A Gold Mine and Deep Tragedy Revealed
Signed: G.F. Hadley, Major R.A.M.C., Senior British Medical Officer.
Date: re October 21, 1942. Document Source - collectionscanada.gc.ca
My father first wrote about Lloyd Campbell of London, Ontario in his Navy memoirs in 1975, thirty years after his discharge from RCNVR and Combined Operations. Dad recalled his voyage from Scotland to southern England aboard the Ennerdale (converted oil tanker) to prepare for embarkation to Dieppe (Operation Rutter, July 7, 1942). He remembered being bombed by German planes and hearing Lloyd yelling - after the gunners on the ship were knocked off their mounts by near misses - "Let me at him!"
According to Lloyd's medical report, displayed in an earlier post, his eyesight wasn't perfect 20/20, which may have affected the end result - i.e., he recorded no official hits of German aircraft. But perhaps his bravery or quick response and enthusiasm made the moment a memorable event for my father.
RFA Ennerdale in Greenock, Scotland, 1942. Source - Joe Spencer, RCNVR.
Used with permission of Gary Spencer.
The rest that follows, pertaining to a thick dossier of documents found online, is a rare, rare look into communications that took place between some of the many people associated with Lloyd (e.g., family, medical staff) before and after he died. Lloyd's final message home is included. The dossier is rich in historical and familial value but deep in personal loss at the same time, as is much information concerning World War II.
Documents, Communications Related to Lloyd Campbell V17138:
The following pages are provided in the order found in Lloyd's file with some explanation from the editor if required, e.g., for context or clarification.
1. Lloyd Campbell was shot while steering a landing craft onto the beach near Dieppe. He was captured the same day, i.e., Aug. 19, 1942. Notification that Lloyd was "reported missing on active service" was sent to his married sister Madeline Rollands (sic) eight days later. Madeline's last name was Rollins, and Lloyd's mother (Mary) lived at the same London Ontario address (lower left).
2. The Naval Message, addressed to Lloyd's sister and dated September 19, 1942, states that "Lloyd... Able Seaman RCNVR... V17138 is Prisoner of War... 42959 at Stalag 9 C Germany. Letter Follows."
3. A typed letter to Madeline Rollands, dated September 21st, did in fact follow. The words "I am pleased to confirm" seems to express some relief. We learn that the International Red Cross played a role connected to communications between significant parties (e.g., Allied and Axis forces). We see the term "combined operations" used in connection with the Dieppe raid, as well.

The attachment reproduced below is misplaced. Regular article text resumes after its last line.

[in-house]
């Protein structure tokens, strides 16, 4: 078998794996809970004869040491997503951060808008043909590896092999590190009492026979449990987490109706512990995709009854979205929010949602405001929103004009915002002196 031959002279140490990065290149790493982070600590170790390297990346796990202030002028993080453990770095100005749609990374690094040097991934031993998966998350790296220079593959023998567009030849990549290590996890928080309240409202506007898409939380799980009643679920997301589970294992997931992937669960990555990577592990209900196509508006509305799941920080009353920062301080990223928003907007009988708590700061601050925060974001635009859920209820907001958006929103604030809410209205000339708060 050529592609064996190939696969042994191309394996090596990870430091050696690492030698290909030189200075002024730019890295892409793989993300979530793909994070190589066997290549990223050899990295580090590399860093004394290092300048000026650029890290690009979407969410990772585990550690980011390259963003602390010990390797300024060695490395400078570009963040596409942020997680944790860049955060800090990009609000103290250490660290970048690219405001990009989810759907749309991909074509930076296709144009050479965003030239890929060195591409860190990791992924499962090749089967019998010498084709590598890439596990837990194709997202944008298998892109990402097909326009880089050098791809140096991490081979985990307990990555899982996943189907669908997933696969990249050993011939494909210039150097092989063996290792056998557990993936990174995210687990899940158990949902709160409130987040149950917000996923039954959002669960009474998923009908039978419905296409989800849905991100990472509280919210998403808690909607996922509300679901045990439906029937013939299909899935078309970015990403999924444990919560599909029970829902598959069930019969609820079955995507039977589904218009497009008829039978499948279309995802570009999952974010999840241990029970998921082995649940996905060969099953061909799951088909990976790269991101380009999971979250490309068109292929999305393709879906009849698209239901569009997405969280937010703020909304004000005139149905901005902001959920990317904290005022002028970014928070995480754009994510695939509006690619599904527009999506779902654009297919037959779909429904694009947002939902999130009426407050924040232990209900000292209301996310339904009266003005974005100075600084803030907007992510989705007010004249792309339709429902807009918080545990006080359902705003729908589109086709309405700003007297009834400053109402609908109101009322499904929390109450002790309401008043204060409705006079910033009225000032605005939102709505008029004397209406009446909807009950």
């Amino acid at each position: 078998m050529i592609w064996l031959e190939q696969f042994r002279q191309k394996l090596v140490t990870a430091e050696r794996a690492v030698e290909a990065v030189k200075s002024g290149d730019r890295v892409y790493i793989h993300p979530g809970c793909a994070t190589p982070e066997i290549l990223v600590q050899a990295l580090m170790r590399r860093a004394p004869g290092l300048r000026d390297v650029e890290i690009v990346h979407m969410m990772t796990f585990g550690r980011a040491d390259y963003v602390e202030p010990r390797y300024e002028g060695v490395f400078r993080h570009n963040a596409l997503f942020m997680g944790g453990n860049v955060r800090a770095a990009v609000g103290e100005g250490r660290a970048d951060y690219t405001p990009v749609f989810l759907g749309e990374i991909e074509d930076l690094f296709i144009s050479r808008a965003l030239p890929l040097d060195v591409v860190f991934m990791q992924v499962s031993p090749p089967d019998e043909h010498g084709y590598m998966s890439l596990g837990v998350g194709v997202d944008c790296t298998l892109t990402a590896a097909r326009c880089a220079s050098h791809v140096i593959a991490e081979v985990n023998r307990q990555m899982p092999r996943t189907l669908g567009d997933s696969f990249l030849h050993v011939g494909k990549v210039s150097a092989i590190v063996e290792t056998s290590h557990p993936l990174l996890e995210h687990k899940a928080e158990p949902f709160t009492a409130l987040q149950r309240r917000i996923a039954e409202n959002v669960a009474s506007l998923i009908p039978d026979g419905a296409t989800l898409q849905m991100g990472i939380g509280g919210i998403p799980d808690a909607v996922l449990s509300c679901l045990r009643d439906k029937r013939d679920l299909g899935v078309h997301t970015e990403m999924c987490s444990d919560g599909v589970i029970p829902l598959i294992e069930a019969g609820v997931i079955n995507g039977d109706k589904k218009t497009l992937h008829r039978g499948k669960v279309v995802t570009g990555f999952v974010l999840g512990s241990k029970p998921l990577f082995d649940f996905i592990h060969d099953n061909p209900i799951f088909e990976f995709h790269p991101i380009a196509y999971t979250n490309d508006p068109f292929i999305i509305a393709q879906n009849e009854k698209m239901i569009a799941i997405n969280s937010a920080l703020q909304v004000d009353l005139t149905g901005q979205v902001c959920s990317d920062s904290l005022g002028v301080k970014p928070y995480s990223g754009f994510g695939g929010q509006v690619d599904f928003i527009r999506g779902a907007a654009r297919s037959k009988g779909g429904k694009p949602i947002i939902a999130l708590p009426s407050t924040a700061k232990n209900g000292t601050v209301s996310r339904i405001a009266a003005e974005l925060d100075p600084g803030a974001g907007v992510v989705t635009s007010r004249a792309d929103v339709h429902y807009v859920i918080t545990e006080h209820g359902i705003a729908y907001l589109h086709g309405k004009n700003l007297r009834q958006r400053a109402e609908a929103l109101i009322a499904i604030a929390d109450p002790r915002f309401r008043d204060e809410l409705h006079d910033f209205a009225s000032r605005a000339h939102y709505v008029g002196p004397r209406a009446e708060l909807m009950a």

4. This letter, sent to Frank Wheeler, Nfld., is "in accordance with" a Naval Order, from R. Pennington (I think), acting as administrator of estates. Wheeler is allotted $10.00, for whatever reason. I consider this page a bit of a mystery.
5. While recovering from major surgery, Lloyd dictated the following message - likely his final words to his family. The 'intercepted letter' was perhaps retyped in Ottawa on October 24, three days after Lloyd's death. Therefore, Lloyd's family may have been buoyed in their expectations related to his recovery, not knowing he had already passed away.
6. Communications, via International Red Cross re the circumstances (time and date, and complications) related to Lloyd's death, typed in German, stamped at bottom with a German seal (and signed), and mentions British medical staff (e.g., Maj. Hadley), lower right. Dated October 29, 1942, perhaps by German handlers, and again 10 Nov. 1942, perhaps when received by the Red Cross.
7. Communications, via International Red Cross in English. We read when and where Lloyd was taken prisoner ("Dieppe. 19.8.42."), his cause of death ("acute dilatation of the stomach...") and place of burial. The handwritten document may be hard to fully decipher but a typed explanation related to the key points also follows below. Dated October 29, 1942, eight days after Lloyd's death perhaps when German handlers sent it to the Red Cross.
8. This document is stamped 19 Jan. 1943, perhaps when it was received by the Red Cross. It again provides time and date of Lloyd's death, mentions his place of birth ("Algoma County, Canada"), name of his father ("Thomas") and maiden name of his mother ("Cadham").
9. The German document was received by Canadian Records in Acton at 9AM, March 1, 1943. By this time, Lloyd's family was fully aware of his death, as will be noted in documents and letters to soon follow (Part 4).
10. Before Lloyd's mother and sister in London, Ontario learn of his death, a very full report of the circumstances surrounding his death is sent to the British Red Cross Society in London, England. As we read below, the British Red Cross will bear the responsibility of forwarding "as much as you think desirable to his mother..."
The report's content is simultaneously thorough, truthful, heart-rending and more.
More will soon follow related to Lloyd George Campbell (RCNVR, Combined Operations), formerly of London, Ontario.
Please link to Editor's Research: Lloyd Campbell, London Ont. (2)
Unattributed Photos GH